Being raised indoors might the reason young Americans struggle in the adult world.
- American childhood is going, going… gone, says Professor Jonathan Haidt.
- In the mid-'90s there was a sharp shift to overprotective parenting. In previous generations, kids were allowed to out of the house unsupervised from age 5-8, which has now become age 12-16. As a result, their independence, resilience, and problem-solving skills suffer.
- "Give childhood back to kids so that they do what they most need to do, which is develop the skills of being an independent adult. Remember that the job of a parent is to work him or herself out of a job."
- As a resource for parents, Jonathan Haidt recommends letgrow.org.
Beyond trigger warnings and safe spaces lies an entire population that espouses victimhood in all walks of life.
- Depression and anxiety rates are through the roof amongst young Americans, with the left and the right sides of the political spectrum blaming each other. Neither has an answer, and it goes beyond buzzwords like "safe spaces" and "triggered".
- When everyone feels like a victim, are the mediums of communication themselves—social media and search engines—at fault?
- There is no one right answer, but Jonathan Haidt makes a case for more open talk about our insecurities. Transparent communication with others, and perhaps learning some self-therapy, can help assuage a potential generation of failure.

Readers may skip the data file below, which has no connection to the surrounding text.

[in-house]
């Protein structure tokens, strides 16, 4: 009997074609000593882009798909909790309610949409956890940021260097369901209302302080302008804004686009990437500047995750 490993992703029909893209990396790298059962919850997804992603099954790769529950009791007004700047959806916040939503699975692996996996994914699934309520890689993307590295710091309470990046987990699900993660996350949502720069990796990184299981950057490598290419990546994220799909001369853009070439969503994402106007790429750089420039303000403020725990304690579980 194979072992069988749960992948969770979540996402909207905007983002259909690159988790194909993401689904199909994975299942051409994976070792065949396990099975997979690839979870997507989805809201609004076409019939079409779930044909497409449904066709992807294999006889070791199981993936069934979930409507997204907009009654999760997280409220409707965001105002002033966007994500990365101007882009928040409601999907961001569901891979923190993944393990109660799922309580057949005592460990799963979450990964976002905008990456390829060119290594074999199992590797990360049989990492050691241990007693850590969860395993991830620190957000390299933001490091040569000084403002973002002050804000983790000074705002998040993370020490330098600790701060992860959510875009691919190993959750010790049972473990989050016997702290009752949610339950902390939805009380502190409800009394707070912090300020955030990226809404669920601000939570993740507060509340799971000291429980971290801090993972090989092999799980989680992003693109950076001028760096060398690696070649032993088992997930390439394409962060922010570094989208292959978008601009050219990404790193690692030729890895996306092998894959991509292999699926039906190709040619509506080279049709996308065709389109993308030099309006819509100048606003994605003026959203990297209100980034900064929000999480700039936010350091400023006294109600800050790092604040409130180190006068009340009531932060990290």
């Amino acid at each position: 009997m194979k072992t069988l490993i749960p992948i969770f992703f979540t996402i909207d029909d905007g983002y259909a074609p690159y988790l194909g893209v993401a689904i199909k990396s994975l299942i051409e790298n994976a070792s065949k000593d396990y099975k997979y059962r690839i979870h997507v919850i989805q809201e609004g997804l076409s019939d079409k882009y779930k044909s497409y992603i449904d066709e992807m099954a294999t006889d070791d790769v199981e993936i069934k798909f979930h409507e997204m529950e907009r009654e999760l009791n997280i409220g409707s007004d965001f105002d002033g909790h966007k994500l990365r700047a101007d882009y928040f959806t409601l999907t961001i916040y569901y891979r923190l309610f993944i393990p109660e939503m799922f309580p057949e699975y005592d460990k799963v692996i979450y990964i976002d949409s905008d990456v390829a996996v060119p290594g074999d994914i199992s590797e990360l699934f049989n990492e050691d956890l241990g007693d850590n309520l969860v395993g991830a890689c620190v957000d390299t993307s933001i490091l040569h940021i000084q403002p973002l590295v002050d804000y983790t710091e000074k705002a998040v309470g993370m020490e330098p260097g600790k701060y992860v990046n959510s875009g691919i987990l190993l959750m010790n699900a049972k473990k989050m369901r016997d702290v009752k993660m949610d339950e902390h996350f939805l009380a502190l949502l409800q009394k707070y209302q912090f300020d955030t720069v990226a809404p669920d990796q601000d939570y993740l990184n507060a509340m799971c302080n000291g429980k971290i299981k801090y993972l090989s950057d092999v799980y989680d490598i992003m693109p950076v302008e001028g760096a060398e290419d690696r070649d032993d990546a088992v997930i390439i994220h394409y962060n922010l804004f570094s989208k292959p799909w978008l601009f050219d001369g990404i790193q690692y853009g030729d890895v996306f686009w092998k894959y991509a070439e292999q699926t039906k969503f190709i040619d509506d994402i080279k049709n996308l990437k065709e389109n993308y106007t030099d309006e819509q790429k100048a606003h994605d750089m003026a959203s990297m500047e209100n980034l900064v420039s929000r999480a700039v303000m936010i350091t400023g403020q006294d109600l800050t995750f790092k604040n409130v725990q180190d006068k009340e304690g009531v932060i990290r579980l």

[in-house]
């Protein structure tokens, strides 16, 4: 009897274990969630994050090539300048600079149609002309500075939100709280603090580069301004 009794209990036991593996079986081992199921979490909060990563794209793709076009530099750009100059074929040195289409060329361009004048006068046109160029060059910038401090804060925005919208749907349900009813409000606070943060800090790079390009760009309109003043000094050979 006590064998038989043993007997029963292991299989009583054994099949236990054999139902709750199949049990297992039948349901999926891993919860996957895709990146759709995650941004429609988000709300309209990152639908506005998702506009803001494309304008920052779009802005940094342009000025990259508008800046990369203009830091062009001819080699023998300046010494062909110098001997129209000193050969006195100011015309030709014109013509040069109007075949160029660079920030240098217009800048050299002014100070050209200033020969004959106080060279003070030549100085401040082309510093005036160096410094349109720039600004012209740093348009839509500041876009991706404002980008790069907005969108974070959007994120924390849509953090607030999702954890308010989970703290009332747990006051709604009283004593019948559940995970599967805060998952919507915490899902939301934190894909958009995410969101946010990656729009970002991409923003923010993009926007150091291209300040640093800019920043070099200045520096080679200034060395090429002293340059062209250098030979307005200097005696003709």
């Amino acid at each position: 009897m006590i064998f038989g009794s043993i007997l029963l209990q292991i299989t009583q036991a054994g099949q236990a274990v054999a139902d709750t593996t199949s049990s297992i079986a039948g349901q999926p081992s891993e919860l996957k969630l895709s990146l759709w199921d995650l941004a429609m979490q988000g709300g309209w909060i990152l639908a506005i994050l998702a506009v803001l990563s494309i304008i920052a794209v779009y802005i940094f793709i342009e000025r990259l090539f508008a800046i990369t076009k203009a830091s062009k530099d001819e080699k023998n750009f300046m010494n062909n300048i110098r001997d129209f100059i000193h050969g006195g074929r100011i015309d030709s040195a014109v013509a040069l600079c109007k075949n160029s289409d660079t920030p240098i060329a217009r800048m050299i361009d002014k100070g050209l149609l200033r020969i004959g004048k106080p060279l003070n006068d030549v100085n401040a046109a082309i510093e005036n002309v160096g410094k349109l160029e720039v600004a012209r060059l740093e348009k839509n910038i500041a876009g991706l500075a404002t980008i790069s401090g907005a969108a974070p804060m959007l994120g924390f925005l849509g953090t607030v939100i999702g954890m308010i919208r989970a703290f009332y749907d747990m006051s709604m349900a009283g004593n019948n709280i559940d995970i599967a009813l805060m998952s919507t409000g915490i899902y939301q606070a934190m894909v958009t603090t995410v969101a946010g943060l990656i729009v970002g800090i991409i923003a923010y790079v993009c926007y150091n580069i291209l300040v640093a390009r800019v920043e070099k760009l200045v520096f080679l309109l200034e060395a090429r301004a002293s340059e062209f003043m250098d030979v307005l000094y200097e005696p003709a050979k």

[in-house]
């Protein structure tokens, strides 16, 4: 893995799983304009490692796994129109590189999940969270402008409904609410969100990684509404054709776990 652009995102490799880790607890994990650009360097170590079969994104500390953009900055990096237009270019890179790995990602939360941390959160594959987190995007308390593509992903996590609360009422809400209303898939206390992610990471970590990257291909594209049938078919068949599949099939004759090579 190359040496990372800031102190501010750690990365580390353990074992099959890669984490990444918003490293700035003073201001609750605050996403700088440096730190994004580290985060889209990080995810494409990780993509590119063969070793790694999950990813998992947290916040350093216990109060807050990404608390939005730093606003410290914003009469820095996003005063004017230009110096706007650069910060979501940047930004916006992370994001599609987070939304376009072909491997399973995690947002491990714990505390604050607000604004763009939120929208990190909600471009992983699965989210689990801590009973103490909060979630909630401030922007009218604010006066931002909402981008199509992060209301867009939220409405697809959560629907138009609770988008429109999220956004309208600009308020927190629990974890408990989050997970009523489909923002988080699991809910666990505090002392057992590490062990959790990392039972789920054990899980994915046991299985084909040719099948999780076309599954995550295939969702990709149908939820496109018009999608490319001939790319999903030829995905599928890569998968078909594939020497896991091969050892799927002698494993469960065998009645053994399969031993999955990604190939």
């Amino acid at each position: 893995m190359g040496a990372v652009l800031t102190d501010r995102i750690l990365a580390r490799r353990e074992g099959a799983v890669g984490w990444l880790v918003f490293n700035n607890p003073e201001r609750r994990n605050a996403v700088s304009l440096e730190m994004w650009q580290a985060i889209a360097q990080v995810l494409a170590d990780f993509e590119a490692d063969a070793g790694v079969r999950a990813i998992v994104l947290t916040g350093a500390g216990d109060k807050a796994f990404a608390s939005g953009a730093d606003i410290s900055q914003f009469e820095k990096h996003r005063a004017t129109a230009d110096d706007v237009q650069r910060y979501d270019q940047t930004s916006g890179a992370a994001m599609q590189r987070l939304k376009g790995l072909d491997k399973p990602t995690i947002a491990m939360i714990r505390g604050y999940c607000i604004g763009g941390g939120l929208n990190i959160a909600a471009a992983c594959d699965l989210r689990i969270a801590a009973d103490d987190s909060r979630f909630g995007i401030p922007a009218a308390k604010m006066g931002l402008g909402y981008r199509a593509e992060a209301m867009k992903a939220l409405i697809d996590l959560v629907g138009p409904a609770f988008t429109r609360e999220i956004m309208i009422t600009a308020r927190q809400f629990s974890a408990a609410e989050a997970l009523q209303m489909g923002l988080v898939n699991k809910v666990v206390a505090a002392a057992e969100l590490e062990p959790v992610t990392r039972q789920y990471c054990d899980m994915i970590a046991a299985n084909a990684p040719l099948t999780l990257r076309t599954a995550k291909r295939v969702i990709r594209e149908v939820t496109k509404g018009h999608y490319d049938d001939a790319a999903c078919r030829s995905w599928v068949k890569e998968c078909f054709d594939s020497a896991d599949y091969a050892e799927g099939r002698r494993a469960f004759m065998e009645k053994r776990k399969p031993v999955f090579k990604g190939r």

These psychological principles can make you more resilient.
- Popular platitudes can squash your critical thinking, argues moral psychologist Jonathan Haidt.
- Always trust your feelings? The world is a battle between good and evil? These popular pieces of conventional wisdom are merely myths—ones that can set us up for failure.
- "When we protect children from unpleasantness, from conflicts, from insults, from teasing, from exclusion, we're preventing their social psychology, we're preventing their social abilities, we're preventing their strength from developing," says Haidt.
- He highlights three great untruths and explains the psychological principles that debunk them. Unlearning a few token ideas can make us more resilient and help us grow, rather than break, in the face of adversity.